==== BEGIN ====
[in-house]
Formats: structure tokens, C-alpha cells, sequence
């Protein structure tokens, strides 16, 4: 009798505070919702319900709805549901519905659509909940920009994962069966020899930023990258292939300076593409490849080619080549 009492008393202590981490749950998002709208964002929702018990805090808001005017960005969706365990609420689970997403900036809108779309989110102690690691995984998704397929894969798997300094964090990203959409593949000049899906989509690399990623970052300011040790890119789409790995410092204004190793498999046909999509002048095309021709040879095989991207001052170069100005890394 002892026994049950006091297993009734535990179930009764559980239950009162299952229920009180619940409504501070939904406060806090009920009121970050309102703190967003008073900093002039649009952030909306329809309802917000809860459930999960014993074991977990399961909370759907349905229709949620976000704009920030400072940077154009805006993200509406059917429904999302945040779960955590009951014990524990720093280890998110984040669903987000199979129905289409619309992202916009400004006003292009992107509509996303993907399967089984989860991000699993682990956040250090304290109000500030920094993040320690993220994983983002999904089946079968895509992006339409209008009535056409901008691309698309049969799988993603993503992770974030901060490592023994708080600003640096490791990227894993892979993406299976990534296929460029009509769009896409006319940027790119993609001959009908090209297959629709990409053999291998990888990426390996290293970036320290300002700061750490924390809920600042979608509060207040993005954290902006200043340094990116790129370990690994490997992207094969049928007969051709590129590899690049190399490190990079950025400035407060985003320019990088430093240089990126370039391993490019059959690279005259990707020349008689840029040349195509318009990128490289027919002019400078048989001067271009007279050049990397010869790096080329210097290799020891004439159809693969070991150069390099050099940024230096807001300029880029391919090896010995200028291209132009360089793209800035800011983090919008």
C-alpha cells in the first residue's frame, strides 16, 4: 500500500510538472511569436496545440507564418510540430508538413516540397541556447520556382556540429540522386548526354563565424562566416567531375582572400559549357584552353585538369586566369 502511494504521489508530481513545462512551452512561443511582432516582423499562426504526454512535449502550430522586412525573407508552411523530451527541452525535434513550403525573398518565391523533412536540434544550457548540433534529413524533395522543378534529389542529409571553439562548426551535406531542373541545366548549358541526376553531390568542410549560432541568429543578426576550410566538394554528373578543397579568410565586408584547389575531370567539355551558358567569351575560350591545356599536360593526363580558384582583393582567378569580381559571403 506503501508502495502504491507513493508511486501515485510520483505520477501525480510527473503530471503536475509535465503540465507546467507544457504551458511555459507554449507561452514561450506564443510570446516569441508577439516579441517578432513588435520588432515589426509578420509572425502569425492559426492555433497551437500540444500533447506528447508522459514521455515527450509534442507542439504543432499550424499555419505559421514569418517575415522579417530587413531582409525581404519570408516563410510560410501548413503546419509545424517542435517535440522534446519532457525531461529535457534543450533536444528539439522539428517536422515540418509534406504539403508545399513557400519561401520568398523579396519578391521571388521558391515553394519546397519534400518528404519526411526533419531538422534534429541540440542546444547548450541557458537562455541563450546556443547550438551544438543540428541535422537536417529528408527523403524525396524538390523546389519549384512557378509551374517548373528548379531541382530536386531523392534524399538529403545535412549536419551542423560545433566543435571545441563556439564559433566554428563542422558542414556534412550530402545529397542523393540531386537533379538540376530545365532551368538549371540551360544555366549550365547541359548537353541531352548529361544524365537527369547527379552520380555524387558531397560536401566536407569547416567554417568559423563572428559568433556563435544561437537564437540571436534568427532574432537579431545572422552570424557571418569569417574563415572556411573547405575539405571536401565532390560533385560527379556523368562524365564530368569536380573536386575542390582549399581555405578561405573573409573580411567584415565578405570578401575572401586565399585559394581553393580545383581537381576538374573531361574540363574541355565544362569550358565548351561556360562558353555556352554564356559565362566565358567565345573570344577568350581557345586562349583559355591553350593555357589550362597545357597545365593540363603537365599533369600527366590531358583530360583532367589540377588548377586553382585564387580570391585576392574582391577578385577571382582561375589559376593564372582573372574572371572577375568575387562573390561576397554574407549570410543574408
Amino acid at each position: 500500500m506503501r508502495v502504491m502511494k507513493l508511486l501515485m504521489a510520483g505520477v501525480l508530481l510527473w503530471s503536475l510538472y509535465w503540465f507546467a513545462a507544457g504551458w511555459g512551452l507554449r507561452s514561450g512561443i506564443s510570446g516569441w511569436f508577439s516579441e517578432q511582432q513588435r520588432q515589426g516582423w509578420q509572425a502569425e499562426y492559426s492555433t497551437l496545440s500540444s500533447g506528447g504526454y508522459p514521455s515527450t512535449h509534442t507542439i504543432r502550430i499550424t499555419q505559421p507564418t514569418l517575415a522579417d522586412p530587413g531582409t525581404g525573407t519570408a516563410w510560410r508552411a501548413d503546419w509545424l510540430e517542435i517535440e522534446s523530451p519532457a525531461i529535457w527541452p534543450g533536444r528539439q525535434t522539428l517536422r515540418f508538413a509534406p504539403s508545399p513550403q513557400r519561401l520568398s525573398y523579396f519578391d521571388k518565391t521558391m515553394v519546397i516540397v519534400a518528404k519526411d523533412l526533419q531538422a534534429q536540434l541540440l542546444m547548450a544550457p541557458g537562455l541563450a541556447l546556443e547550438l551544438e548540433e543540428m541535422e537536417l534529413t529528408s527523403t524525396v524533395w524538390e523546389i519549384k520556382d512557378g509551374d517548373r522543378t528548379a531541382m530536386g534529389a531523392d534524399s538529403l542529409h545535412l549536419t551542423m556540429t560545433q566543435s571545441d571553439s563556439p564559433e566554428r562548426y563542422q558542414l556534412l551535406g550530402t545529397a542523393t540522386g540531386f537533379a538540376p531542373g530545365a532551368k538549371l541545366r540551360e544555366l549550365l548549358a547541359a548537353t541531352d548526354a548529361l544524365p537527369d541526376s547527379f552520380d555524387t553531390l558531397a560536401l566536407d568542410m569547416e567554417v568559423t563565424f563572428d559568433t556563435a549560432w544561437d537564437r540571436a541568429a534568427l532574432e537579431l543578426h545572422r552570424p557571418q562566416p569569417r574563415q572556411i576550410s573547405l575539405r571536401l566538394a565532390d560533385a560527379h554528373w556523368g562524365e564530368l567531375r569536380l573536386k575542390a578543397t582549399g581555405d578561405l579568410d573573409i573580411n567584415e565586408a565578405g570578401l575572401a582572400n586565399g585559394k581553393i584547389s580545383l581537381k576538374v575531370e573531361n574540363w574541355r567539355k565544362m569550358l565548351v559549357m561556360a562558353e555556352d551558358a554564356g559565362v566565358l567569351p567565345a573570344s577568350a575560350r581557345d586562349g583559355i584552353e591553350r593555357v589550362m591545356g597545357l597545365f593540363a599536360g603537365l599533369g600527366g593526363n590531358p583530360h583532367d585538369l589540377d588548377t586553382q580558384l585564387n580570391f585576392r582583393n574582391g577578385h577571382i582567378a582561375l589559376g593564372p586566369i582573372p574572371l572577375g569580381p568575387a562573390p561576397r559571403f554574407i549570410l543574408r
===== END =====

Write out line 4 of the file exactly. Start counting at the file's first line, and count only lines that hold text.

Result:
C-alpha cells in the first residue's frame, strides 16, 4: 500500500510538472511569436496545440507564418510540430508538413516540397541556447520556382556540429540522386548526354563565424562566416567531375582572400559549357584552353585538369586566369 502511494504521489508530481513545462512551452512561443511582432516582423499562426504526454512535449502550430522586412525573407508552411523530451527541452525535434513550403525573398518565391523533412536540434544550457548540433534529413524533395522543378534529389542529409571553439562548426551535406531542373541545366548549358541526376553531390568542410549560432541568429543578426576550410566538394554528373578543397579568410565586408584547389575531370567539355551558358567569351575560350591545356599536360593526363580558384582583393582567378569580381559571403 506503501508502495502504491507513493508511486501515485510520483505520477501525480510527473503530471503536475509535465503540465507546467507544457504551458511555459507554449507561452514561450506564443510570446516569441508577439516579441517578432513588435520588432515589426509578420509572425502569425492559426492555433497551437500540444500533447506528447508522459514521455515527450509534442507542439504543432499550424499555419505559421514569418517575415522579417530587413531582409525581404519570408516563410510560410501548413503546419509545424517542435517535440522534446519532457525531461529535457534543450533536444528539439522539428517536422515540418509534406504539403508545399513557400519561401520568398523579396519578391521571388521558391515553394519546397519534400518528404519526411526533419531538422534534429541540440542546444547548450541557458537562455541563450546556443547550438551544438543540428541535422537536417529528408527523403524525396524538390523546389519549384512557378509551374517548373528548379531541382530536386531523392534524399538529403545535412549536419551542423560545433566543435571545441563556439564559433566554428563542422558542414556534412550530402545529397542523393540531386537533379538540376530545365532551368538549371540551360544555366549550365547541359548537353541531352548529361544524365537527369547527379552520380555524387558531397560536401566536407569547416567554417568559423563572428559568433556563435544561437537564437540571436534568427532574432537579431545572422552570424557571418569569417574563415572556411573547405575539405571536401565532390560533385560527379556523368562524365564530368569536380573536386575542390582549399581555405578561405573573409573580411567584415565578405570578401575572401586565399585559394581553393580545383581537381576538374573531361574540363574541355565544362569550358565548351561556360562558353555556352554564356559565362566565358567565345573570344577568350581557345586562349583559355591553350593555357589550362597545357597545365593540363603537365599533369600527366590531358583530360583532367589540377588548377586553382585564387580570391585576392574582391577578385577571382582561375589559376593564372582573372574572371572577375568575387562573390561576397554574407549570410543574408